Snow‼️

26 December 2021 – Snow in Canada in late December? Hardly worth comment. Let alone even one exclamation mark, not to mention two of them, and in punch-your-eyeball-red at that…

True, but. This is Vancouver’s first snowy Christmas since 2008, and only the fourth in the last 25 years. I know the stats thanks to a news report, but I only have to look out my window for confirmation.

No need to climb 300 metres up the Coast Range mountains today, to catch some snow! It’s right here at sea level. So I go play snow-tourist around False Creek.

Icicles. A given, in my Toronto winter days, but a rarity here, so I pay attention.

The Chai Wagon is open for business as usual, just off Science World, but the chai-wallah is more bundled up than usual …

and the nearby palm trees have their own winter adornment.

The little footbridge at Olympic Village was upgraded this summer, with — they promised — an improved anti-slip texture underfoot. Hmmm. The sign doesn’t know about that promise. Or doesn’t trust it.

Or perhaps is just a neurotic worrywart by nature.

These women are not worrywarts. They stride onto the bridge full-tilt, and cross without incident.

The welcoming chairs at Spyglass Dock are embracing snow at the moment, not Creek-side flâneurs …

but someone has cleared one of the blossoms in the artwork by Emily Gray that makes this dock so appealing.

I double back under the Cambie bridge ramps, here on the south side. This location — like Toronto’s innovative Underpass Park — is an encouraging example of what we can do with places that are more typically written off as wastelands.

Butterflies on the ramp supports, picnic and table-tennis tables on the ground below — a bright, inviting space where you feel it’s safe to linger.

At my back, the False Creek Energy Centre , hub for the Neighbourhood Energy Utility.

It uses waste thermal energy captured from sewage to provide space heating and hot water to a surprisingly large local area: Southeast False Creek, plus parts of Mount Pleasant, False Creek Flats and Northeast False Creek. “This recycled energy eliminates more than 60% of the greenhouse gas pollution associated with heating buildings,” says a City website. It adds: “The utility is self-funded.”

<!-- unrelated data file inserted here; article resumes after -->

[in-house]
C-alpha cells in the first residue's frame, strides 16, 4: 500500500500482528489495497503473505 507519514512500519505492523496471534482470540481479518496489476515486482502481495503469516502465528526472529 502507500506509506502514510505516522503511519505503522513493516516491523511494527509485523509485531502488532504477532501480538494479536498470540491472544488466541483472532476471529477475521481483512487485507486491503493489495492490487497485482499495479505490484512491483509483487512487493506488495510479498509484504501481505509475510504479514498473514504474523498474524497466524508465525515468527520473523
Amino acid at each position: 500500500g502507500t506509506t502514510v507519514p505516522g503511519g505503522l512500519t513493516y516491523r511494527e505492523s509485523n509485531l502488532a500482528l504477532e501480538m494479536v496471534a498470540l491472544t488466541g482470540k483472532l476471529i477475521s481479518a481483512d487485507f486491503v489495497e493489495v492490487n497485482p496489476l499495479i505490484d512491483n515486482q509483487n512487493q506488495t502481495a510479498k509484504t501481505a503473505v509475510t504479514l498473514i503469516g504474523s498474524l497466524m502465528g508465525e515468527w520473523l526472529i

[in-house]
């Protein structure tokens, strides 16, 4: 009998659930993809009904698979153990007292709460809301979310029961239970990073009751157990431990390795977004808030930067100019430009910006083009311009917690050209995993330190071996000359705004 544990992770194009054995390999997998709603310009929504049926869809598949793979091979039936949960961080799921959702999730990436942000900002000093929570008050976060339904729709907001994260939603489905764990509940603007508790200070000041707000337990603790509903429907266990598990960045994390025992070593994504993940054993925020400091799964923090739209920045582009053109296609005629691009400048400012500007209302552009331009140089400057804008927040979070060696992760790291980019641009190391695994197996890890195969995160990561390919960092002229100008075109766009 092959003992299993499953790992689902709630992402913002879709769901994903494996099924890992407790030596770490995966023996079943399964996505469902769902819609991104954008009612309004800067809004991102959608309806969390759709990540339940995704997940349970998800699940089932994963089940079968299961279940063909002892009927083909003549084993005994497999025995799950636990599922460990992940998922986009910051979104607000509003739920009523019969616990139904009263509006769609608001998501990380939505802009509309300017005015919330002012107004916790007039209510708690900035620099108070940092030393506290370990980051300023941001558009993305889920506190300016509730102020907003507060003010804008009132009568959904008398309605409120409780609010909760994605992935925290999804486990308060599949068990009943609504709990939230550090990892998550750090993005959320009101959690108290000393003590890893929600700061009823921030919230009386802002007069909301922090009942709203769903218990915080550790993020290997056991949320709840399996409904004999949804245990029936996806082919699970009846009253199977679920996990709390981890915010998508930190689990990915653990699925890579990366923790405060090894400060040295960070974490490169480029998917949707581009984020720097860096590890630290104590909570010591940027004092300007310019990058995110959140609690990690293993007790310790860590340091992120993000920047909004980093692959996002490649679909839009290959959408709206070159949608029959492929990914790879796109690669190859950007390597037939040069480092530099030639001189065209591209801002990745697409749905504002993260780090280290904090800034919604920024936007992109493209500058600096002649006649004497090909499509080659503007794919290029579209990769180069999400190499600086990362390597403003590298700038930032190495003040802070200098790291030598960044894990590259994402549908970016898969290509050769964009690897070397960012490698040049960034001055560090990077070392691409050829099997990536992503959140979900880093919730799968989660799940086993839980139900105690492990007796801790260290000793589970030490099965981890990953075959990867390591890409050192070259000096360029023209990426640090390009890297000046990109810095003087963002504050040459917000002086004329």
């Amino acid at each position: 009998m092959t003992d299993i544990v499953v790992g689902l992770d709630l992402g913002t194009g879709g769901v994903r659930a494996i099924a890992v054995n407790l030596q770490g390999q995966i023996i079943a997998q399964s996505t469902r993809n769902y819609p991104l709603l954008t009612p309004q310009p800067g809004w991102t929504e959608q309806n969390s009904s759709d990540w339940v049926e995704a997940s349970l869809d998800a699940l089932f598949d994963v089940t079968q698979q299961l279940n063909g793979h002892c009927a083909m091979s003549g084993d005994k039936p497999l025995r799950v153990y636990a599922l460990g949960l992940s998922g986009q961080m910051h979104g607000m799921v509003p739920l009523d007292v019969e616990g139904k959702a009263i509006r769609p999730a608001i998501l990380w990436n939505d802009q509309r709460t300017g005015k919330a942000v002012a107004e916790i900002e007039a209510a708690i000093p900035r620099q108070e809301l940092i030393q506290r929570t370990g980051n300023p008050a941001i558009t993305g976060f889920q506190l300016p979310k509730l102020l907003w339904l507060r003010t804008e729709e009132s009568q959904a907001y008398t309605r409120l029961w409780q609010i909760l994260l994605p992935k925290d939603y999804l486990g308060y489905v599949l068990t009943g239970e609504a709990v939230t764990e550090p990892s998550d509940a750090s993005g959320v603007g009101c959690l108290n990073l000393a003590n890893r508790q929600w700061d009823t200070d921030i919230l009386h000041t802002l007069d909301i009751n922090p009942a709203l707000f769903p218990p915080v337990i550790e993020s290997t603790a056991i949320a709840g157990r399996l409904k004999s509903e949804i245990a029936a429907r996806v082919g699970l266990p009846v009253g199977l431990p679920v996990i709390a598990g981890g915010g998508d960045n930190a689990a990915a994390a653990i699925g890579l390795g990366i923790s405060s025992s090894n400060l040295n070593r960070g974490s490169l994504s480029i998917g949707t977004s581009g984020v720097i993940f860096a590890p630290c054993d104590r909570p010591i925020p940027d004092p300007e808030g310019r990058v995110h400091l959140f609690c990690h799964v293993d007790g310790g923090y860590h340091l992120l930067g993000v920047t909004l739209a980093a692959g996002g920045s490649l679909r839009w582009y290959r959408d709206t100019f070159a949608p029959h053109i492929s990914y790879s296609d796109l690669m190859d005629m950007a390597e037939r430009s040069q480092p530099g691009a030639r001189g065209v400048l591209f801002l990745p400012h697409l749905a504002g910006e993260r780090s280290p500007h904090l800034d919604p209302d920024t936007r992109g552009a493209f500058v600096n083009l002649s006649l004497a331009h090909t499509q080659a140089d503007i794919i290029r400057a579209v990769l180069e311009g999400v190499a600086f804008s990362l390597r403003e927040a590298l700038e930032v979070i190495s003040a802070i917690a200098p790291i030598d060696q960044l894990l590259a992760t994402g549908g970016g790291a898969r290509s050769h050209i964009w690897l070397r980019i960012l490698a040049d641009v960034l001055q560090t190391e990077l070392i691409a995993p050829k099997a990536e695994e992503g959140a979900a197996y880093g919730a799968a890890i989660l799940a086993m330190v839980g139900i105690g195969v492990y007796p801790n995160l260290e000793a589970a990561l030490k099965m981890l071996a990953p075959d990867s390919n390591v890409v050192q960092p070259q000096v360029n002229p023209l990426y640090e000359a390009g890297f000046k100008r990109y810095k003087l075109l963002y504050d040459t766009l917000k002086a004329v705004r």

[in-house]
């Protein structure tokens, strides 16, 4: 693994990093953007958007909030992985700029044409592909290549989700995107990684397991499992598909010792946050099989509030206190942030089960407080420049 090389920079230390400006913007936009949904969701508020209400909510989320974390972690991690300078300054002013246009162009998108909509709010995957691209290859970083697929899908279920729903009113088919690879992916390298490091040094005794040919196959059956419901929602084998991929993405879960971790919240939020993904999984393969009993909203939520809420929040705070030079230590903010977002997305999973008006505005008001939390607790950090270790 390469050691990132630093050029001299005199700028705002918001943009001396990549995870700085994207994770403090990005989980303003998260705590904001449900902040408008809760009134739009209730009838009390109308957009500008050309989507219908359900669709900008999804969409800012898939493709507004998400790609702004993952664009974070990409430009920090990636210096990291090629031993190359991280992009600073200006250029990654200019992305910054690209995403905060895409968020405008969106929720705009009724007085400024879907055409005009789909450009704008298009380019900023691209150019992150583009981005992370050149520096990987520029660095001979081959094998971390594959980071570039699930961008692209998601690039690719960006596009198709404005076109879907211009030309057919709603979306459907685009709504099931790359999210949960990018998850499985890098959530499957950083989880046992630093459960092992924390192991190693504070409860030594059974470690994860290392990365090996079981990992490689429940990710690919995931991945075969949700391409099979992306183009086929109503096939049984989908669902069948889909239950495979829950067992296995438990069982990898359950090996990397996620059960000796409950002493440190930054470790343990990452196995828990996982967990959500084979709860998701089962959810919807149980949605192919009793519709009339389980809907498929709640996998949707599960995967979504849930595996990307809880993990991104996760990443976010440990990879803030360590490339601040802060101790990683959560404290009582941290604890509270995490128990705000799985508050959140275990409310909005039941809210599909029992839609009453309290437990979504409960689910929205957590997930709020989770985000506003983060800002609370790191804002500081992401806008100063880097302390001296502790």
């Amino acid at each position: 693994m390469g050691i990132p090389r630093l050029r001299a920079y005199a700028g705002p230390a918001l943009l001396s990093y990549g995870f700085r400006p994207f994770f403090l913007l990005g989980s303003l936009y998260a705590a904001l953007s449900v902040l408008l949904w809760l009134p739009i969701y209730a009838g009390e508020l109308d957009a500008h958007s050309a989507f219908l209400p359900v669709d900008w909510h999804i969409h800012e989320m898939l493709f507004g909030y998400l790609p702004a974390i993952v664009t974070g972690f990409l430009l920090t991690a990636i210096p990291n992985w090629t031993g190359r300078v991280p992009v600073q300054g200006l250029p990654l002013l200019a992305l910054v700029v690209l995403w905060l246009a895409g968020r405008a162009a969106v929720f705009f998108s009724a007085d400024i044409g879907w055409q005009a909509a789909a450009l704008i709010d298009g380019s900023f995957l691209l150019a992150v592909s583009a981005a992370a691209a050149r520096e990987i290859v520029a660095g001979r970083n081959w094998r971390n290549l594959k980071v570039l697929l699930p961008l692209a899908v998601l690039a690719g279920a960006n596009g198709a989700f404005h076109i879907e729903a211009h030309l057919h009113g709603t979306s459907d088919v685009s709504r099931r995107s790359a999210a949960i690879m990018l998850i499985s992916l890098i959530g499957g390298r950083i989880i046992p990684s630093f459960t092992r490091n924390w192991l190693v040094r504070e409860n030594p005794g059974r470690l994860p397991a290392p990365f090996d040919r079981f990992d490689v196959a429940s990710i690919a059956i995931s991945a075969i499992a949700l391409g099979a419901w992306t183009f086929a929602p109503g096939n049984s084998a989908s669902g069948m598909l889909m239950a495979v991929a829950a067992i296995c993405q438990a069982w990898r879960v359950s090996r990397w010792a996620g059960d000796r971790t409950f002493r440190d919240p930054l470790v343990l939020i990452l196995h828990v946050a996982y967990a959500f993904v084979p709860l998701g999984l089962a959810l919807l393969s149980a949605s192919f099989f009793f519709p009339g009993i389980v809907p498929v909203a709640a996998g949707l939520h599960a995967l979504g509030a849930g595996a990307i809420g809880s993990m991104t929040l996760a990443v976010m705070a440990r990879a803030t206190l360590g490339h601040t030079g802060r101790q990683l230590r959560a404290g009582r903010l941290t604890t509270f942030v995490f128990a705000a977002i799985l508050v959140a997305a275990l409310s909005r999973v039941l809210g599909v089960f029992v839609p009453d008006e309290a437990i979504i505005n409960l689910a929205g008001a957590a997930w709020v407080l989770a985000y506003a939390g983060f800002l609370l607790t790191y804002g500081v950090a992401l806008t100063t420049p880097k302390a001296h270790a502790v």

To the east, on my left, the John McBride Community Garden.

It is low on garden activity at the moment but still a magnet for this mother and child, heads bent in mutual fascination with something they see either before them or in the mind’s eye.

Straight ahead, directly beneath the Cambie Bridge, the Voxel Bridge — a Vancouver Biennale installation this past summer. Not just physical reality, but blockchain-based augmented reality.

Still dazzling on the side pillars and overhead, but surprisingly scuffed and worn underfoot.

This new sign may explain why.

I have to read up about bicycle drifting later, to appreciate the power that goes into the technique, and the problem it could therefore create for artwork.

Fortunately, human feet can safely drift all they want! Mine lead me eastward along West 5th Avenue.

Where, approaching Alberta Street, I pause at this mini-installation along the side wall of Beaumont Studios (“a supportive environment for a wide variety of creative professionals”). She’s your basic Noble Lady in Flowing Robes, isn’t she? But enlivened with colour up & down her body, and very bright turquoise sneakers by her sandalled feet.

Catty-corner at Alberta, a gleaming new facility devoted to butchering beans.

Oh. Got it. Vegan “meat.” I’m amused by the cheeky reassurance of the wall slogan (“Don’t worry, Mount Pleasant…”) …

and, while not about to order any product myself, impressed by the reach of this BC success story.

In just a few years, The Very Good Butchers has gone from Denman Island farmers’ markets, to a Victoria plant-based butchery, to this gleaming new facility and major online activity. Plus a presence in co-ops and markets north/south/east/west Canada and the USA.

Meanwhile, back here in Vancouver, physical me walks on. On east to Manitoba (street, not province — though that would also work). South on Manitoba with a pause at the alley entrance that houses one of my favourite murals.

But it’s not just the mural. Not just William Lam’s skill. It’s the context. Street art, in street context.

After that, I drift on home.

(No artwork is damaged in the drift.)

Lions? No. Sisters!